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octane booster


Guest leoibb
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i was told bout these octane bosters with the lead aditive and wondered usin it is there any benefit? i am assuming these engines we used was designed to run on leaded fuel , and lead being a lubricant would there be any reason not to use it>

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Leoib,

The lead in petrol is an anti-knocking additive, not a lubricant. Two stroke engines use the 2 stroke oil mixed into the petrol as their lubricant. Although the Solo 210 was designed initially for leaded fuel, it can run quite happily on either- as long as you have the correct mix of 2 stroke oil in the fuel. I belive Adventure state in their manual that unleaded is recommended.

Octane boosters will provide marginal difference on a 2 stroke- the 2 stroke system has such great inneficiencies that it will make little difference. Did you know that at full throttle, almost 1/4 of the fuel passes out of the exhaust unburnt? Direct injection 2 strokes are the future.... efficiency of a 4 stroke, and power to weight ratio of a 2 stroke.

GD

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Probably seemed like a great idea at the time-

Thomas Midgley, Jr. (May 18, 1889 – November 2, 1944), was an American mechanical engineer turned chemist. He developed both the tetra-ethyl lead (TEL) additive to gasoline and chlorofluorocarbons (CFCs), and held over a hundred patents. While lauded at the time for his discoveries, today his legacy is seen as far more mixed considering the serious negative environmental impacts of these innovations. One historian remarked that Midgley "had more impact on the atmosphere than any other single organism in Earths history." [1]

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Apparently some paramotoring manufacturers and engine companies have already looked at it, but the cost is inhibiitive at present. It needs a computer module to govern the injection system- but even the injection and metering system is quite complicated too.

Advantages would be-

-Greater fuel economy on a 2 stroke

-More efficient use of fuel and cleaner emmissions

-Lighter and more powerful than a 4 stroke

-Can be used in any orientation

-No carb, no needles- auto adjustment

Disadvantages-

-Cost

-Need to carry electrical power supply for the control system

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It really shouldn't be that much of an issue to produce this, although there will be weight added in the form of the CPU, various sensors and a high pressure fuel pump to deliver to the injector. Many motors have an electric system, so that part becomes almost trivial. To make the most of the advantages of an injection system, it would be best to have an oxygen sensor in the exhaust in order to provide feedback for a closed loop. However, such devices are rather prone to the sort of contamination that might be likely in a two stroke exhaust. On the other hand, you could have a simple metering system, where the carb. butterfly actuates a potentiometer which together with air and engine temperature sensors, and an ambient atmospheric pressure sensor provide the inputs required for the injection system to map a suitable injector period to meter the required amount of fuel. I would probably still stick with premix rather than a pumped oil supply, as it removes a little extra weight and complexity.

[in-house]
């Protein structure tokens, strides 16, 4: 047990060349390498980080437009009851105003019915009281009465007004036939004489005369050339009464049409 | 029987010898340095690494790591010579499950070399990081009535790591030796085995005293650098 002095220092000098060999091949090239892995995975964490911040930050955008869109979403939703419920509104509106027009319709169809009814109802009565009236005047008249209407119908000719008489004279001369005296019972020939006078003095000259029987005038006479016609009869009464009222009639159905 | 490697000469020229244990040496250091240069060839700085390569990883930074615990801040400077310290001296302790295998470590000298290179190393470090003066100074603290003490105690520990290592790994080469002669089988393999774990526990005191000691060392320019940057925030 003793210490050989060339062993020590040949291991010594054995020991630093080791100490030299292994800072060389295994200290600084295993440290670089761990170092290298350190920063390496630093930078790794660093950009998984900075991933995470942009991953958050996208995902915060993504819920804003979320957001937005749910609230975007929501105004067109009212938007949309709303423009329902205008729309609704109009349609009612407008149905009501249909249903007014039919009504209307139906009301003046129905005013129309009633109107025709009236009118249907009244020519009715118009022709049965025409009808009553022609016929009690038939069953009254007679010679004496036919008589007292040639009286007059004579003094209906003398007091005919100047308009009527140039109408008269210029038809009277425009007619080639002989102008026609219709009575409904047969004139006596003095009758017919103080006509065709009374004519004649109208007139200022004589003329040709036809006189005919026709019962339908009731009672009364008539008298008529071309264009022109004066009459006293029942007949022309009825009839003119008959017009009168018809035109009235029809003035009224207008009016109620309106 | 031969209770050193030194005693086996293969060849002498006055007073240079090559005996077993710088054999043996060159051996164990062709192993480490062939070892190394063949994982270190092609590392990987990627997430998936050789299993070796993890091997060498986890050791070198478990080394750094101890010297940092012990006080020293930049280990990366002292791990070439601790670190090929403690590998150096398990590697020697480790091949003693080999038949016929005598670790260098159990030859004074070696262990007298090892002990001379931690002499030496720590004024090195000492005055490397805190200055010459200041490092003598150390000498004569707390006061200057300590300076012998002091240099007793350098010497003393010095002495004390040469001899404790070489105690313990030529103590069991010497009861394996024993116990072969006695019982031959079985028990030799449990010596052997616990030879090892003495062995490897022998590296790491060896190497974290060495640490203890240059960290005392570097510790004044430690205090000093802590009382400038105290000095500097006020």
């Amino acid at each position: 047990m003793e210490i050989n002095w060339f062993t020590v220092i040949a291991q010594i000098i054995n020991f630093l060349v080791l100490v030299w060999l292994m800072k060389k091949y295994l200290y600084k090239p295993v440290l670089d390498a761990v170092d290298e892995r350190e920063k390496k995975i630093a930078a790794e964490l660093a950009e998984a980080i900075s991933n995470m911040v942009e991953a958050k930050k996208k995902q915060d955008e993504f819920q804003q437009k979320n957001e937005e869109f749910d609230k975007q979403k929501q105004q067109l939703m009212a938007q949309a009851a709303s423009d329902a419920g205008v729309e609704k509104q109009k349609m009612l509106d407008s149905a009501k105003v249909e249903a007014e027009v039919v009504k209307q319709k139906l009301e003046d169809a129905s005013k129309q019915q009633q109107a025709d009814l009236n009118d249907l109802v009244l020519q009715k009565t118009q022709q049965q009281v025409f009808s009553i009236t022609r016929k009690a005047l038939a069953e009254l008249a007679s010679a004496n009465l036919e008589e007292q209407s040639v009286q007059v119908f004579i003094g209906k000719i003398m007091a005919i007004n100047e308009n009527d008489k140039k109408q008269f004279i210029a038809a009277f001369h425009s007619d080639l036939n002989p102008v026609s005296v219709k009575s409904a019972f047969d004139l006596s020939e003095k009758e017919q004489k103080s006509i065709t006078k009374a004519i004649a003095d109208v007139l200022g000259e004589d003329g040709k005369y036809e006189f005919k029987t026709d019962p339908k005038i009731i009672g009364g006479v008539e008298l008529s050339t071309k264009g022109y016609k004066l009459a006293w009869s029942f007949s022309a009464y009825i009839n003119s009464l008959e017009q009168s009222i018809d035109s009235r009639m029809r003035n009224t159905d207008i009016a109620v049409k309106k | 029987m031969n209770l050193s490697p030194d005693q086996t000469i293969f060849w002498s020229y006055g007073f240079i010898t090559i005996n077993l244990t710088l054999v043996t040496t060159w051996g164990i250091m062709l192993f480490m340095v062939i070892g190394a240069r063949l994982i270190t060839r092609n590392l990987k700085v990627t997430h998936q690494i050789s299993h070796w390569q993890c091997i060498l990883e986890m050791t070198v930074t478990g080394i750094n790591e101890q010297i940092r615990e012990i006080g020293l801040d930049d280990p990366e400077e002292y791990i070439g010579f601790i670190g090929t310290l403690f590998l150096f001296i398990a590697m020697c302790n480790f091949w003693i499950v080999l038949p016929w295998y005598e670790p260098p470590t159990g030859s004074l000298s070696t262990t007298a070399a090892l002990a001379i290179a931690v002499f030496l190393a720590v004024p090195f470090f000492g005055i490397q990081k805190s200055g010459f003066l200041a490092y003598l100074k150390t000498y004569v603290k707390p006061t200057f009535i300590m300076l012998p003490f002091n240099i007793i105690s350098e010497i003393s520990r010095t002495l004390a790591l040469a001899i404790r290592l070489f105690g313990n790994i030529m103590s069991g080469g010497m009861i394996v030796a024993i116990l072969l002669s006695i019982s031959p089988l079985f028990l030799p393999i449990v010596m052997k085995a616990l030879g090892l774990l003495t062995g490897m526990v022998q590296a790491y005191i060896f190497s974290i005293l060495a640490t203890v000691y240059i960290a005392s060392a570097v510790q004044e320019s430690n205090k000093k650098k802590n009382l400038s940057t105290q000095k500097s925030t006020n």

I can imagine all the components adding perhaps a couple of pounds (a kg) of weight to the motor, but given that you could probably reduce your fuel load by 25% for a similar duration, this seems reasonable.

On an experimental level, there are motorbikes with manifolds and injectors that could probably do the job (an 800cc four cylinder machine should provide a reasonable starting point). If you chose one that is compatible with a 'Power Commander' device, it becomes a doddle to remap the fuel injection, either manually or on a dynamometer. You would just have to convince it to deliver fuel once per revolution instead of the four strokes two revolutions.

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I would probably still stick with premix rather than a pumped oil supply, as it removes a little extra weight and complexity

If you do not have a pumped oil system then the 2/ mixture would have to be injected in the the crank housing and follow through the engine as it does now so you would still have fuel going straight through.

The savings with injection come from the fact that only oil and air are wasted as the fuel is only injected at the firing point so you do not have any waste fuel going down the exaust.

Pete b

At least that's how I understand it

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Yes Pete- you're right.. It's precision metering- that's the key. Infact if it's done right, you don't need the backpressure/shockwave from the tuned pipe to force unburnt fuel back into the head either- this would make the exhaust system much smaller and lighter..

Here is an illustration of a conventional 2 stroke system -

engine10.gif

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I was going to suggest the old moth ball additive, but thought I'd look for some factual(ish) data on it as I heard it as a rumor too.

Turns out, not such a good idea, even when they were nathalene based.

http://stason.org/TULARC/vehicles/gasol ... ctane.html

Adding octane is beneficial to avoid detonation or preignition but does not unleash or add power to the fuel, it may have gained that reputation because it allowed the throttle jockey to use more of the throttle range without damage however:

http://stason.org/TULARC/vehicles/gasol ... power.html

The old seat of the pants dyno giving false readings again.

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